This is a very sensitive breed that dislikes tension and shouting. It responds best to a calm and even, yet firm, voice.

Training a Keeshond requires gentle, positive training methods. Clicker training, combined with food and toys for rewards, is one of such methods and all breeds respond well to.

House training Keeshond puppies is fairly easy and should not be particularly troublesome.

This loving breed is fond of children and plays nicely with them, but as with any dog, all interactions should be supervised. If Keeshond puppies are introduced to other pets at a tender age, then they will most likely accept them as part of the family.

Best Owner and Living Conditions

This breed craves attention and companionship; therefore, the best owner is a person who will not leave his pet home alone for excessive periods of time. Failure to provide a great deal of companionship may result in excessive destructiveness and separation anxiety.

The Keeshond dog breed thrives in cold weather. Your Keeshond will love playing in the yard in the crisp fall and winter weather. While a yard is a great place to explore and play, a Keeshond is definitively not a backyard dog and should never be left alone for too long.

Activity and Exercise

Keeshonden (plural of "Keeshond") require moderate exercise. If you are a couch potato, you may be happy to learn that a brisk walk and some play will likely suffix.

If you enjoy canine sports, you may love the fact that this sure-footed breed excels in the sport of dog agility.

 
Keeshond Puppy with a Ball

Keeshond Grooming

You may be a bit discouraged by this breed's double coat, but grooming a Keeshond is not a terribly difficult task. Frequent brushing and combing will keep this breed's coat in order while minimizing the amount of stray hairs left around the house. Make sure you get Keeshond puppies used to being brushed from an early age.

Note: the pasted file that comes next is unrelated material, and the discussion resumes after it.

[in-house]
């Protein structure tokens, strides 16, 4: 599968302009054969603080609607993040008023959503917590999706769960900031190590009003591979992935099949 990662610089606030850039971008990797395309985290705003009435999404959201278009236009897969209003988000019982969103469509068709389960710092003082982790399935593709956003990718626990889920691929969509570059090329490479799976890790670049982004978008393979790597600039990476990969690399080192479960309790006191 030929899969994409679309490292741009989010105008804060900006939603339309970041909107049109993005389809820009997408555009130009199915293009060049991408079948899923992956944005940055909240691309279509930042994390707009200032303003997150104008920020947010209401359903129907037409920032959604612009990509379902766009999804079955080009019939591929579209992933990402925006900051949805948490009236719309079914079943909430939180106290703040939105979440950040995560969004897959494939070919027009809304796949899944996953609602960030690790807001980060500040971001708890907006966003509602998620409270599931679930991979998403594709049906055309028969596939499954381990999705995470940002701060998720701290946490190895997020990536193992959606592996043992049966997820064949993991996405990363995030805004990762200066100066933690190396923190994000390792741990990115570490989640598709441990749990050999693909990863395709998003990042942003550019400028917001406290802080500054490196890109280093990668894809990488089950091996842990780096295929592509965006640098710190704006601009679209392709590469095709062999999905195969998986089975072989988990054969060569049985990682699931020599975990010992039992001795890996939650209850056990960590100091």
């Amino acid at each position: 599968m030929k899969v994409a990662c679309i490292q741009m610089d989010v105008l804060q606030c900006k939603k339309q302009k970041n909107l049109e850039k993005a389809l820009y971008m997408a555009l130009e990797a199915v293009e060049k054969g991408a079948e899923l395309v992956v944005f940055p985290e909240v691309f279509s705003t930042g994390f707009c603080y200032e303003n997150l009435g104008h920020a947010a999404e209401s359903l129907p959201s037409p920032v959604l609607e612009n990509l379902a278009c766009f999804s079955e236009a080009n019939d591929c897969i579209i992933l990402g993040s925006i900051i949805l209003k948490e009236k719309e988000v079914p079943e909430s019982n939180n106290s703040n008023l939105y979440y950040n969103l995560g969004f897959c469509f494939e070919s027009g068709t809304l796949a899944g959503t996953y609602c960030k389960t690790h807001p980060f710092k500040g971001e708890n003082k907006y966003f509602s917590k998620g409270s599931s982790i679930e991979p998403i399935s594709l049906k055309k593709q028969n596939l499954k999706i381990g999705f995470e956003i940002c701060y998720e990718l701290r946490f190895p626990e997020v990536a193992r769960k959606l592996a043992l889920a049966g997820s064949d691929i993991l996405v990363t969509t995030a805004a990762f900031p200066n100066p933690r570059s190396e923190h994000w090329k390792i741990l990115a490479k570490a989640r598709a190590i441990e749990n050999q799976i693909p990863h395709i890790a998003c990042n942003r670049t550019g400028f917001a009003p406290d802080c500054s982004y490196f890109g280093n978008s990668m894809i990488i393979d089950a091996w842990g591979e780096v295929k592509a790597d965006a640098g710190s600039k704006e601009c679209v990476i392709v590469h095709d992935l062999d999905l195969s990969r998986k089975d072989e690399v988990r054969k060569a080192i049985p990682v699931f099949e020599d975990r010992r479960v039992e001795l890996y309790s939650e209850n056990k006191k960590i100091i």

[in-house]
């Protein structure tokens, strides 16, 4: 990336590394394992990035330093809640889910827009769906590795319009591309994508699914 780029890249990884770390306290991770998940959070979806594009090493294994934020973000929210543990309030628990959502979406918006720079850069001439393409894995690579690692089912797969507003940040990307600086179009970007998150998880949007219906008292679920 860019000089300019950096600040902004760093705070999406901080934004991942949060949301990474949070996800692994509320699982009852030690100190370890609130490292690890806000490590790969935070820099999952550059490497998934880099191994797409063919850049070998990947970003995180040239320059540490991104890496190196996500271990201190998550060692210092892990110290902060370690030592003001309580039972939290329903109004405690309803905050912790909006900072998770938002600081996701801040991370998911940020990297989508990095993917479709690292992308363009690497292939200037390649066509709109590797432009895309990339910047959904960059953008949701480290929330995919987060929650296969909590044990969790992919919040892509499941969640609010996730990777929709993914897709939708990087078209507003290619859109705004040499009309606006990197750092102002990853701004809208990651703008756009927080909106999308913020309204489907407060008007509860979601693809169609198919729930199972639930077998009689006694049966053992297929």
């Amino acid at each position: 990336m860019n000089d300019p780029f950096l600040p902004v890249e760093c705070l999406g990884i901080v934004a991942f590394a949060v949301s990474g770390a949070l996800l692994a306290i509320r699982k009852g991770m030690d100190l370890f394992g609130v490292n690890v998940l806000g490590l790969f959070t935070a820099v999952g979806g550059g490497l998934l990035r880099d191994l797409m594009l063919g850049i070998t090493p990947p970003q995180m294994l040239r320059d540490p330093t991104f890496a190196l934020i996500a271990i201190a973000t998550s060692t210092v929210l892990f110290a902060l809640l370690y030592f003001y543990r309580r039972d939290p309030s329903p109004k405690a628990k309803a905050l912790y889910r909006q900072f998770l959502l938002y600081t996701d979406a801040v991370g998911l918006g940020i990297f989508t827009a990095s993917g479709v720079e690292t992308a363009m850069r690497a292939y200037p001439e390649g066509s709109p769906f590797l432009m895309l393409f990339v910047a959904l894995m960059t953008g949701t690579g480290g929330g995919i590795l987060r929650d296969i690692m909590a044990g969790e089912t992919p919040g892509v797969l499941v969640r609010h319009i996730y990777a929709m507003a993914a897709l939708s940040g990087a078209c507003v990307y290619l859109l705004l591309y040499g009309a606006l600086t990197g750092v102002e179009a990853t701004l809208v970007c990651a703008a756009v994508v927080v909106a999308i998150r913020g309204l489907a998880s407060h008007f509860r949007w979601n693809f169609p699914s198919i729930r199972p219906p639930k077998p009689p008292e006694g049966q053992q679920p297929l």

Yes, this breed sheds a lot. Expect your Keeshond to blow its coat at least once or twice a year. Thankfully, you can trap many of those hairs within the bristles of a brush.

On a brighter side, this breed is fastidiously clean, grooming itself like a cat, so frequent bathing is not needed. Also, this breed's coat does not have a distinctive doggie odor as in other breeds.

Health Concerns

While Keeshond puppies are generally healthy, some specimens may develop hereditary and non-hereditary disorders. Some of the conditions this breed may be predisposed to include hip dysplasia, luxating patellas, epilepsy, Cushing's disease and hypothyroidism.

Visit dog health problems to learn more about dog diseases and health care.

To purchase a healthy Keeshond puppy, skip pet stores and backyard breeders. Instead, look for responsible Keeshond breeders who health test their breeding dogs and ensure they're equipped with sound temperaments and are free of genetic diseases. Also, expect Keeshond puppies to come with a health guarantee.

Even healthy dogs get sick. While many health problems will require an immediate attention from your Vet, there are many others that you may handle on your own. Learn how to save time and money (and how to prevent small problems from becoming big problems) by diagnosing and treating dog health problems that don't require your Vet's attention.

Life Expectancy

The average life expectancy for healthy Keeshond puppies is between 12 and 14 years.

Final Thoughts...

While used mostly as watchdogs in the past, today Keeshond dogs make great family pets and happy companions. Rest assured that your days will be surely brightened should you decide to open your heart and home to adorable Keeshond puppies.


Did you ever consider adopting your next pet?

If this is the breed you are interested in, and adoption appeals to you, consider contacting your local Keeshond rescue and adoption center. There are thousands of pets waiting for a loving home and, yes, it's possible to adopt a purebred dog.